The opinion of the court was delivered by: BRYANT
The Founding Church of Scientology of Washington, D.C. brought this action against the Department of the Treasury, its Secretary and Deputy Assistant Secretary for Enforcement and Operations, and the United States National Central Bureau ("NCB") of the International Police Organization ("Interpol") and its chief, seeking the disclosure of certain records under the Freedom of Information Act (hereinafter "Act"), 5 U.S.C. § 552.
After long and often unnecessary detours,
the case has culminated in a dispute over the defendants' assertion of three exemptions to some or all of thirty-seven documents.
On January 28, 1980 at the court's request the defendants submitted the documents in dispute in camera to aid the court in resolving the remaining contentions of both parties.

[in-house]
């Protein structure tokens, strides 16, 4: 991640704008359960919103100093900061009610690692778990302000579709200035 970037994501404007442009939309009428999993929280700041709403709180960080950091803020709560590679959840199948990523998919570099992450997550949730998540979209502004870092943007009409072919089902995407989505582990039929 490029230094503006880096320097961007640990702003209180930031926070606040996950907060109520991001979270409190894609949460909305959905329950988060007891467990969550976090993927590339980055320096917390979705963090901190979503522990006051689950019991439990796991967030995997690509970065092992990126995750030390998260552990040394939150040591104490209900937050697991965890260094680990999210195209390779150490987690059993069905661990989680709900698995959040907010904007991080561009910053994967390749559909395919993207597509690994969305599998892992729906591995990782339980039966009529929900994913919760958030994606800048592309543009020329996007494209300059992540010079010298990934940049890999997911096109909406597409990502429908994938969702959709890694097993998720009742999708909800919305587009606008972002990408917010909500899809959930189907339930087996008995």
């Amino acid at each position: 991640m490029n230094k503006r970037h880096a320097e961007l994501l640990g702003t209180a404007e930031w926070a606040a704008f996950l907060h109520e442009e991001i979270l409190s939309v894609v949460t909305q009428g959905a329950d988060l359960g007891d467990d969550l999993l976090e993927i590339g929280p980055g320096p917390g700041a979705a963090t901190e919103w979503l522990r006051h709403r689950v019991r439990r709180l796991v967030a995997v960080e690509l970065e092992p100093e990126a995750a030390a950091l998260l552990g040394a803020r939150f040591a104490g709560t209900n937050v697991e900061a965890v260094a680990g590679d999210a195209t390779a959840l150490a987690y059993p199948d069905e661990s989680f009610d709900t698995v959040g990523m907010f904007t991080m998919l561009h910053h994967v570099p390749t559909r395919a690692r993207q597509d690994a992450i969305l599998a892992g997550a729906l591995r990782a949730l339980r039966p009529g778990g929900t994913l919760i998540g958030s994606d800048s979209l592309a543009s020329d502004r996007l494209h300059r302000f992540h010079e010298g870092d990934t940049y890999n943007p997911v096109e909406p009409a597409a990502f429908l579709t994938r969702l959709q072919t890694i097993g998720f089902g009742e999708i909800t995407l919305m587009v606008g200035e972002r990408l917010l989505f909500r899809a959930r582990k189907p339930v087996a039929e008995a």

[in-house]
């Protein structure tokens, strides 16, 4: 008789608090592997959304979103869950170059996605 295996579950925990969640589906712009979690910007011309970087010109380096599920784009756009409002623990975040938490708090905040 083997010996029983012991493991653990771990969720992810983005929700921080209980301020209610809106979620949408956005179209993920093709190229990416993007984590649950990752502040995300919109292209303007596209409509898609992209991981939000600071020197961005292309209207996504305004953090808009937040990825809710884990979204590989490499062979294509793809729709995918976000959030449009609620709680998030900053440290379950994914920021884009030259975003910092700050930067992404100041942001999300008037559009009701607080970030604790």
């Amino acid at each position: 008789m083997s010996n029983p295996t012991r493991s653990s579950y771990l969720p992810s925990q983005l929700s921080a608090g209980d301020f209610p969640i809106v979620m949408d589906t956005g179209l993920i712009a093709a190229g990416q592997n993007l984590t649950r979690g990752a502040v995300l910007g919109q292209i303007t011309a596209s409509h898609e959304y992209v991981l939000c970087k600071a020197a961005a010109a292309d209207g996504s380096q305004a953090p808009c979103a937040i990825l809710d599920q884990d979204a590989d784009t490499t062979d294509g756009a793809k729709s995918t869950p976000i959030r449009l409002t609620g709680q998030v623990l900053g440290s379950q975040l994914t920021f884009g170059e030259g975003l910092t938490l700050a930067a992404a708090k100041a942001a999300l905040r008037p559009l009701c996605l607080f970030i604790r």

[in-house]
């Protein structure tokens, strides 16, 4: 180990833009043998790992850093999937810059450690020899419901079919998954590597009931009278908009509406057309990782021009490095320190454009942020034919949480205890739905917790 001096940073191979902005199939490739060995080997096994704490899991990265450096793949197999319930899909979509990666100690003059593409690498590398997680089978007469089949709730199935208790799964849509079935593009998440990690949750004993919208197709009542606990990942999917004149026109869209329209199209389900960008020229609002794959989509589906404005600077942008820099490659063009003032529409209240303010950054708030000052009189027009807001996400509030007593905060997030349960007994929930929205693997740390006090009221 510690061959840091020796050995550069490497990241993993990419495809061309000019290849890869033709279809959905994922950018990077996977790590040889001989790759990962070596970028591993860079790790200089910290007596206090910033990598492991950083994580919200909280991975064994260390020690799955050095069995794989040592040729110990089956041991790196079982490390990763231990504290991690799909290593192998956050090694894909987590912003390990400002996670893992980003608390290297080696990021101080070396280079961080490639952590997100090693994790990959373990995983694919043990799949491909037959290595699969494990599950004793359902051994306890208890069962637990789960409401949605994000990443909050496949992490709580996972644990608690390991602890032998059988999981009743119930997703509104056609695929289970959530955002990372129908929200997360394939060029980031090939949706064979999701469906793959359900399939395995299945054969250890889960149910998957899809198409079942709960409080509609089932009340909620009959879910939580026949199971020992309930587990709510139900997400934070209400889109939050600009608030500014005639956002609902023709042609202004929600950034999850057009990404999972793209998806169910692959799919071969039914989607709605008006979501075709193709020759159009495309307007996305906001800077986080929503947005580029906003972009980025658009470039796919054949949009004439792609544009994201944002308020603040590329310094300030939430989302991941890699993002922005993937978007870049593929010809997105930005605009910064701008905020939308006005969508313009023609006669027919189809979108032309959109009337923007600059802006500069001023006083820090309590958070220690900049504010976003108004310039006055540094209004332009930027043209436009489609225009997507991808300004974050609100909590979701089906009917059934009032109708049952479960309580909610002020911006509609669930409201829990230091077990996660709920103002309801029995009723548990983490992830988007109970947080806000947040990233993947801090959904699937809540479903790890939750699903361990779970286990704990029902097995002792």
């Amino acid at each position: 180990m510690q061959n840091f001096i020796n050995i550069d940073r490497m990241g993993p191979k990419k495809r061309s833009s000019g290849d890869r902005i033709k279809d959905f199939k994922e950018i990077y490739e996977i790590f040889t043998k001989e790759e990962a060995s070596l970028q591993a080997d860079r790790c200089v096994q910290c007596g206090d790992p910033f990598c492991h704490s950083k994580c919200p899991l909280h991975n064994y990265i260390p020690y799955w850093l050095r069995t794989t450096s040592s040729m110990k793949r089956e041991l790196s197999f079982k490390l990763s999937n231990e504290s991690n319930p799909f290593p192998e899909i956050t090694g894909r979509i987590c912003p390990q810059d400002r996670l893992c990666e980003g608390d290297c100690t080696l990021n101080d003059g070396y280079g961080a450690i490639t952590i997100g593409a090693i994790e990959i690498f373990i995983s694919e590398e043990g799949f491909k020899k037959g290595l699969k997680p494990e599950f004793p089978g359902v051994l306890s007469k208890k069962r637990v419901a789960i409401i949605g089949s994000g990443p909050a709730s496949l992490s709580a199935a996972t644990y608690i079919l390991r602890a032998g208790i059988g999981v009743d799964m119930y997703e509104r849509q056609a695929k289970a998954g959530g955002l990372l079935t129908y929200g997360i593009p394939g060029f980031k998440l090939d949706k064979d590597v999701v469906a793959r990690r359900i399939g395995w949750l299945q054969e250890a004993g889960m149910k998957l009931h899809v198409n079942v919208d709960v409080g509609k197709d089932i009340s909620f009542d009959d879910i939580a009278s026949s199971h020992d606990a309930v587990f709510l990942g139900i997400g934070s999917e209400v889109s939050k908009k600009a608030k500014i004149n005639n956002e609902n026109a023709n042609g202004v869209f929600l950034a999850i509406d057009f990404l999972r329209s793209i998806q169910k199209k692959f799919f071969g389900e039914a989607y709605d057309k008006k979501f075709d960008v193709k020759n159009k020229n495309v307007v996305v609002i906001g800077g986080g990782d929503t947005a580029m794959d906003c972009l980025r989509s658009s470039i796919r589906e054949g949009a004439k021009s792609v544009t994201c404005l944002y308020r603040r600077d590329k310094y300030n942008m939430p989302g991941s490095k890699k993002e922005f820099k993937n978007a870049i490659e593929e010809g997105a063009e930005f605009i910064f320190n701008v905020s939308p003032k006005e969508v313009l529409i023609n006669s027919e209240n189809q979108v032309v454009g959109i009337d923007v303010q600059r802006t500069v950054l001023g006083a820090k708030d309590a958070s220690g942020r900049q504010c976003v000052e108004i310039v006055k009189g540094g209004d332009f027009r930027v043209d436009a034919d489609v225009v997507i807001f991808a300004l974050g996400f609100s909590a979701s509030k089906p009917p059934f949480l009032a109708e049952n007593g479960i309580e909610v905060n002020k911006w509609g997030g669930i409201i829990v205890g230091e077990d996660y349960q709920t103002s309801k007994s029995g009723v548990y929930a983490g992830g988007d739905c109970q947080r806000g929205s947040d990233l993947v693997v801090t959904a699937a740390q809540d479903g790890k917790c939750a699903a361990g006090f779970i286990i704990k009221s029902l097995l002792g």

The court premises its resolution of this dispute on both the basic structure of the Act and recent opinions by the United States Supreme Court regarding the purposes of the Act. The Act is drafted in an unmistakable fashion. All records held by agencies of the United States Government are covered by the Act unless they are specifically exempted by the nine subsections of § 552(b). Further, the burden is on the agency asserting the exemption to prove its applicability. § 552(a)(4)(B).